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Interview with Marla Runyan: First Blind Olympic Athlete and Teacher at Perkins School for the Blind

rsz_marla_runyanBeing legally blind since childhood never slowed Marla Runyan’s pace. The first legally-blind Olympic athlete and an international and Paralympic champion, she now teaches at the Perkins School for the Blind in Watertown, MA. On Friday, February 21, 2014, Marla was the special guest and speaker at Vision Loss Resources’ 100 Year Anniversary Luncheon. Marla talked to Vision Loss Resources by phone last week, sharing how she reached her Olympic goals, her ideas on how people can reach for their own goals, and her thoughts on meeting the needs of people with vision loss.

In an article I read about you, you said when you began to lose your vision, other people’s expectations for you fell, but your expectations rose. Why do you think you have such strength of spirit? What made you defy their lowered expectations?

Runyan: I think the route expectation started with the doctor. It started with the retina specialist outlining for my parents what he foresaw my life to be like. He said, “She is not going to be able to do this, she’s not going to be able to do that. He was making predictions on how I would function: I would become a C student. I don’t want to blame him, but he was really speaking beyond his scope.

My grades never fell. I knew I just needed a little more time or this visual aid. I was still in sports. My mom was puzzled by what the doctor said and how I was actually functioning. I remember my mom telling me later what the doctor said, and I remember becoming very angry. It kind of became the fire to motivate me.

I was going to show everybody. I was a conscientious student before and now I became even more motivated and driven. I felt like I had a point to prove. People suddenly expected less of me and I didn’t want that. Not only could I keep up with sighted kids, I could excel. I have an intense competiveness that was always in me, and this brought it out.

I have to say that I think I have to attribute a lot of my success to my parents. They never used my vision impairment as an excuse. Sometimes parents do. They limit the experiences their kids will have, saying they are going to fail; they can’t ride a bike or do sports.RunyanM@Pre02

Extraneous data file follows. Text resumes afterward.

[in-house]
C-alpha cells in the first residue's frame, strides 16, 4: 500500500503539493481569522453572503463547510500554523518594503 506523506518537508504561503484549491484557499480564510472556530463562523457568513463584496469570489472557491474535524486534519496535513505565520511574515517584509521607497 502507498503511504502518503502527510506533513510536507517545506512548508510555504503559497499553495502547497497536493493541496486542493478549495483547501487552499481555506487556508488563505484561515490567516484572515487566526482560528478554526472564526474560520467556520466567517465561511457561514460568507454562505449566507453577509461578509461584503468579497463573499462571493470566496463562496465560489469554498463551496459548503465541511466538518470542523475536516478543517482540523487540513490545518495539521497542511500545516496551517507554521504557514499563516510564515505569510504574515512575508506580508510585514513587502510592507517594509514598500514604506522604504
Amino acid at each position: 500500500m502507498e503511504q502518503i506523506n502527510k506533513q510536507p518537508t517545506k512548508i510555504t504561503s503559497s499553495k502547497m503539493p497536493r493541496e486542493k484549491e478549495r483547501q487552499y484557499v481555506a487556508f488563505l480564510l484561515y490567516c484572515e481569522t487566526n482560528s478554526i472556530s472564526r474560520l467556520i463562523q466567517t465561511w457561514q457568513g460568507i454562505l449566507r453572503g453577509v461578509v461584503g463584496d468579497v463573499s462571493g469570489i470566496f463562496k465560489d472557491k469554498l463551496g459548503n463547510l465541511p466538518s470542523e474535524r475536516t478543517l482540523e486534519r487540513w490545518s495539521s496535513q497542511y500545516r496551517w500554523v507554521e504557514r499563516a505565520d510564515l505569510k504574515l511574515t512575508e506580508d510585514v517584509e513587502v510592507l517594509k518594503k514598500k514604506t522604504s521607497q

Even though I was surprising them a bit in some ways, they were not holding me back. They were leaving the door open to just kind of go for it. They knew I might not always succeed but they let me do that.

How can a community make it easier for someone to accept vision loss, and then reach for his or her own personal goals without letting vision loss stand in the way?

Runyan: There is a big difference to someone being born with vision loss, to a kid having vision loss, to a senior having macular degeneration and losing their sight.

When you have a service organization, you need a person to go to their home and you need to meet with them and say, look you can do this, I am going to show you how. Here is how you are going to access the newspaper now. I am going to show you how to get your grocery shopping done and label things in your house and this is how you can do laundry.

You need that kind of support, not just someone telling them over the phone you can do it! If you have someone who is 65 years old and now she can’t drive and is afraid to leave the house, you need someone coming in and showing them the way. It is going to take a lot of time, and little by little they are going to come around. You need the right people who know how to help that person to help that person live as independently as they can.

For older adults, they need the community to be an advocate with resources in their community. It has to be that hands-on. It can’t be let’s make an appointment a week from Tuesday I’ll see you in my office. How many seniors are going to leave the house and take the bus while losing their sight?

What did people do for you to help you succeed and reach your goals?

Runyan: If I go way back to when I was first diagnosed, my mom was invaluable. In hindsight it is unbelievable, just the fact that she didn’t have the internet, she had the yellow pages.

My school district didn’t know what to do for me. Even though federal legislation had passed that allowed students with disabilities to learn with a least restrictive environment, I don’t have strong recollections of it being enforced in 1978.

IMG_4402-1You can’t get a magnifier at a pharmacy but my mom tracked one down. She found my 4th and 5th grade textbooks in large print. She found the lion’s club, who gave me my first closed circuit television. My mom was pretty amazing. She was going to find any tool or resource out there. She was going to dedicate herself to me, to my education and to being successful.